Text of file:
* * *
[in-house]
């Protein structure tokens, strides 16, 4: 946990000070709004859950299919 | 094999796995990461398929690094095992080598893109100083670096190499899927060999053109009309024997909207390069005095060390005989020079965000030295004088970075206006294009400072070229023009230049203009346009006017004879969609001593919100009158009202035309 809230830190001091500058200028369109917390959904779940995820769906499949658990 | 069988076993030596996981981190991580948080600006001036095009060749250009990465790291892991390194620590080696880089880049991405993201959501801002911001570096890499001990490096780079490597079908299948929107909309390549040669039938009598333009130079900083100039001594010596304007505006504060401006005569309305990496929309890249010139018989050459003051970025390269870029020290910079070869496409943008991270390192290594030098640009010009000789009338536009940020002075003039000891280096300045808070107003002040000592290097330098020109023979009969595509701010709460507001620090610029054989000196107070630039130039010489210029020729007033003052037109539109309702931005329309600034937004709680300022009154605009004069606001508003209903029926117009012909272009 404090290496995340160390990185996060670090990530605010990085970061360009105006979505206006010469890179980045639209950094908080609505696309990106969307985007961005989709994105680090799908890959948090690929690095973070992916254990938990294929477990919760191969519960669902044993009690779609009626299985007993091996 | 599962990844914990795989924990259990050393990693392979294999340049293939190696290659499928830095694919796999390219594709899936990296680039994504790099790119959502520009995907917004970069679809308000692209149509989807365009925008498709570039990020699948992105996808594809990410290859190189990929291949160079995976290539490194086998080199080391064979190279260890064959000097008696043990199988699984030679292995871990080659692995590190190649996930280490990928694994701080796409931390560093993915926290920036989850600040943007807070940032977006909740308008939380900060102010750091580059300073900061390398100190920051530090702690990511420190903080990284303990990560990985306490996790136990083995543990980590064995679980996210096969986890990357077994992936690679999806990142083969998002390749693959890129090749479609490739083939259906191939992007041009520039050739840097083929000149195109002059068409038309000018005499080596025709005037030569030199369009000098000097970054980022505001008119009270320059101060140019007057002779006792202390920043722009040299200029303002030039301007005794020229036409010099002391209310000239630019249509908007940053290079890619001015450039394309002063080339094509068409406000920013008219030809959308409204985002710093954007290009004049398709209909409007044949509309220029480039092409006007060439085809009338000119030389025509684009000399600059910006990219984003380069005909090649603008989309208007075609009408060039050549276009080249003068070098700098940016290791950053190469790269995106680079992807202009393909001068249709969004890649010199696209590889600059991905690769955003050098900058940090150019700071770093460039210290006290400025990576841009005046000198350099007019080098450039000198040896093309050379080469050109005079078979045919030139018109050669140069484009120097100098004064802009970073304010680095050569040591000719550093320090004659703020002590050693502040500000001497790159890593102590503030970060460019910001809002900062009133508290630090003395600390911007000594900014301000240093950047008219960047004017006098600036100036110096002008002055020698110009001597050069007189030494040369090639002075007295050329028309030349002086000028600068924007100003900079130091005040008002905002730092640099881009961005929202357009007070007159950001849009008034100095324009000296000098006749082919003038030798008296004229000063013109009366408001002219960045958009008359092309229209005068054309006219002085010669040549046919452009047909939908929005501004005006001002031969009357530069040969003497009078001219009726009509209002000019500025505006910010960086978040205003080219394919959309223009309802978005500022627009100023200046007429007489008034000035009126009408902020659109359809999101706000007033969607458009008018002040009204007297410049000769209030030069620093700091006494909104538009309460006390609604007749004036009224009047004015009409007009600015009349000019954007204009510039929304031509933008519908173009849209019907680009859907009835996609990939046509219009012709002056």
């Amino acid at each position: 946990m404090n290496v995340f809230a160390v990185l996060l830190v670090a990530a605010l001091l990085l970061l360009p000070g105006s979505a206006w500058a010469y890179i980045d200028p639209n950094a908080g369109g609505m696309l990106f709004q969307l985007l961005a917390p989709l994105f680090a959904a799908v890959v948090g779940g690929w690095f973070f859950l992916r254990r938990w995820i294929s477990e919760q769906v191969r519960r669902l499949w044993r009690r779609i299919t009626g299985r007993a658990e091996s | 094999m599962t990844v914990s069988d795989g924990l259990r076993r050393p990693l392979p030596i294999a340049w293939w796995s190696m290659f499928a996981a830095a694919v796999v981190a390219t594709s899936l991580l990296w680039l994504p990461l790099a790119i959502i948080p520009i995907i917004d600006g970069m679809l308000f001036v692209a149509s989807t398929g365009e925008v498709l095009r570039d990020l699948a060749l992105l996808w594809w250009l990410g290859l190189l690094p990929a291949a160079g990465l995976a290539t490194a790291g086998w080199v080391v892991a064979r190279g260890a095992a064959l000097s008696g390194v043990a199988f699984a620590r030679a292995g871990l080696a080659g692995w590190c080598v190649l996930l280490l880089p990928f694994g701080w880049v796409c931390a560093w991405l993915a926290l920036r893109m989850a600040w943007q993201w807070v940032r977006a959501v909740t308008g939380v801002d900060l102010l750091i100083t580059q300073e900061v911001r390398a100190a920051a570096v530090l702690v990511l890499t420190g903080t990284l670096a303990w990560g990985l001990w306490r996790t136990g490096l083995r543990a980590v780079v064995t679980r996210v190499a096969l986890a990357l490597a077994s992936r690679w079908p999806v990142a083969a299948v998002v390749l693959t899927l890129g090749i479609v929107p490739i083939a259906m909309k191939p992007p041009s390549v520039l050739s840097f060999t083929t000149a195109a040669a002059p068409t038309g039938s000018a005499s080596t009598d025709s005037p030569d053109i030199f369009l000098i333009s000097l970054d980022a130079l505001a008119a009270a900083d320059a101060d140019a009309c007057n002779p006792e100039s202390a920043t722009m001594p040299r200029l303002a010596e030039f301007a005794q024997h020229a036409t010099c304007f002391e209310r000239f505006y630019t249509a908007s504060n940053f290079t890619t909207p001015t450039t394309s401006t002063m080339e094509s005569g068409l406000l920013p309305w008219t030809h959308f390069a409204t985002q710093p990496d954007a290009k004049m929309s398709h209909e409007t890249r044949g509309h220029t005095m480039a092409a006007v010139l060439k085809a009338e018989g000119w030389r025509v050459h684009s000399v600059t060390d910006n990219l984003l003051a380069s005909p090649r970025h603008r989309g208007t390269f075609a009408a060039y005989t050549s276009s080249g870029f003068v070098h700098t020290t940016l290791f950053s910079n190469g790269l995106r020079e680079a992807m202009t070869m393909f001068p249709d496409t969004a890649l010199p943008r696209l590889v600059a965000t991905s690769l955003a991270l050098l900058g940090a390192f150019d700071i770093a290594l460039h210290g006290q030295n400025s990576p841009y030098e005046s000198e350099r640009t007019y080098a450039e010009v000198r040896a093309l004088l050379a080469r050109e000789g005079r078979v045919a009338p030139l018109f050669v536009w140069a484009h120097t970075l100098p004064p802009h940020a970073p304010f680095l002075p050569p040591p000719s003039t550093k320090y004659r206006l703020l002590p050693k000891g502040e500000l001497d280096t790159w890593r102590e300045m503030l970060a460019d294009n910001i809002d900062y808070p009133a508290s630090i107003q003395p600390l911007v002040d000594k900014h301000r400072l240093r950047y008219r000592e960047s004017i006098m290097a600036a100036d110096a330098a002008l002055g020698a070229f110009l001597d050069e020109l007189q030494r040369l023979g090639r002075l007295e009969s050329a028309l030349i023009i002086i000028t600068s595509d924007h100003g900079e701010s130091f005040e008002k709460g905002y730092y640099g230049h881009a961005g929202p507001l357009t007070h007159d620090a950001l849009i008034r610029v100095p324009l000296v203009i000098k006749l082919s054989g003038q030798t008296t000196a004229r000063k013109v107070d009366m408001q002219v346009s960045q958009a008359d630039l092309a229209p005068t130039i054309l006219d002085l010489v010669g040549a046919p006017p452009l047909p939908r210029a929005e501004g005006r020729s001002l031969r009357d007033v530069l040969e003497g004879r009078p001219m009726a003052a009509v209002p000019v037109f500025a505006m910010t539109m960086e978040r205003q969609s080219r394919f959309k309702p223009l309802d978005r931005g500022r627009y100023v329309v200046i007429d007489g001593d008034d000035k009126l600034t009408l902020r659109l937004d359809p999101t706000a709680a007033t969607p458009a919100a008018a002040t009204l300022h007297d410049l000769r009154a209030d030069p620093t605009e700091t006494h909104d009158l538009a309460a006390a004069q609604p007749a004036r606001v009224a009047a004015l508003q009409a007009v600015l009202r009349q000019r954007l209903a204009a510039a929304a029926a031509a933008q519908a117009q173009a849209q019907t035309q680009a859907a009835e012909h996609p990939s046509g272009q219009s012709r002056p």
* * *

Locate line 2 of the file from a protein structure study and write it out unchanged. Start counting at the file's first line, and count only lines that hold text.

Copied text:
């Protein structure tokens, strides 16, 4: 946990000070709004859950299919 | 094999796995990461398929690094095992080598893109100083670096190499899927060999053109009309024997909207390069005095060390005989020079965000030295004088970075206006294009400072070229023009230049203009346009006017004879969609001593919100009158009202035309 809230830190001091500058200028369109917390959904779940995820769906499949658990 | 069988076993030596996981981190991580948080600006001036095009060749250009990465790291892991390194620590080696880089880049991405993201959501801002911001570096890499001990490096780079490597079908299948929107909309390549040669039938009598333009130079900083100039001594010596304007505006504060401006005569309305990496929309890249010139018989050459003051970025390269870029020290910079070869496409943008991270390192290594030098640009010009000789009338536009940020002075003039000891280096300045808070107003002040000592290097330098020109023979009969595509701010709460507001620090610029054989000196107070630039130039010489210029020729007033003052037109539109309702931005329309600034937004709680300022009154605009004069606001508003209903029926117009012909272009 404090290496995340160390990185996060670090990530605010990085970061360009105006979505206006010469890179980045639209950094908080609505696309990106969307985007961005989709994105680090799908890959948090690929690095973070992916254990938990294929477990919760191969519960669902044993009690779609009626299985007993091996 | 599962990844914990795989924990259990050393990693392979294999340049293939190696290659499928830095694919796999390219594709899936990296680039994504790099790119959502520009995907917004970069679809308000692209149509989807365009925008498709570039990020699948992105996808594809990410290859190189990929291949160079995976290539490194086998080199080391064979190279260890064959000097008696043990199988699984030679292995871990080659692995590190190649996930280490990928694994701080796409931390560093993915926290920036989850600040943007807070940032977006909740308008939380900060102010750091580059300073900061390398100190920051530090702690990511420190903080990284303990990560990985306490996790136990083995543990980590064995679980996210096969986890990357077994992936690679999806990142083969998002390749693959890129090749479609490739083939259906191939992007041009520039050739840097083929000149195109002059068409038309000018005499080596025709005037030569030199369009000098000097970054980022505001008119009270320059101060140019007057002779006792202390920043722009040299200029303002030039301007005794020229036409010099002391209310000239630019249509908007940053290079890619001015450039394309002063080339094509068409406000920013008219030809959308409204985002710093954007290009004049398709209909409007044949509309220029480039092409006007060439085809009338000119030389025509684009000399600059910006990219984003380069005909090649603008989309208007075609009408060039050549276009080249003068070098700098940016290791950053190469790269995106680079992807202009393909001068249709969004890649010199696209590889600059991905690769955003050098900058940090150019700071770093460039210290006290400025990576841009005046000198350099007019080098450039000198040896093309050379080469050109005079078979045919030139018109050669140069484009120097100098004064802009970073304010680095050569040591000719550093320090004659703020002590050693502040500000001497790159890593102590503030970060460019910001809002900062009133508290630090003395600390911007000594900014301000240093950047008219960047004017006098600036100036110096002008002055020698110009001597050069007189030494040369090639002075007295050329028309030349002086000028600068924007100003900079130091005040008002905002730092640099881009961005929202357009007070007159950001849009008034100095324009000296000098006749082919003038030798008296004229000063013109009366408001002219960045958009008359092309229209005068054309006219002085010669040549046919452009047909939908929005501004005006001002031969009357530069040969003497009078001219009726009509209002000019500025505006910010960086978040205003080219394919959309223009309802978005500022627009100023200046007429007489008034000035009126009408902020659109359809999101706000007033969607458009008018002040009204007297410049000769209030030069620093700091006494909104538009309460006390609604007749004036009224009047004015009409007009600015009349000019954007204009510039929304031509933008519908173009849209019907680009859907009835996609990939046509219009012709002056």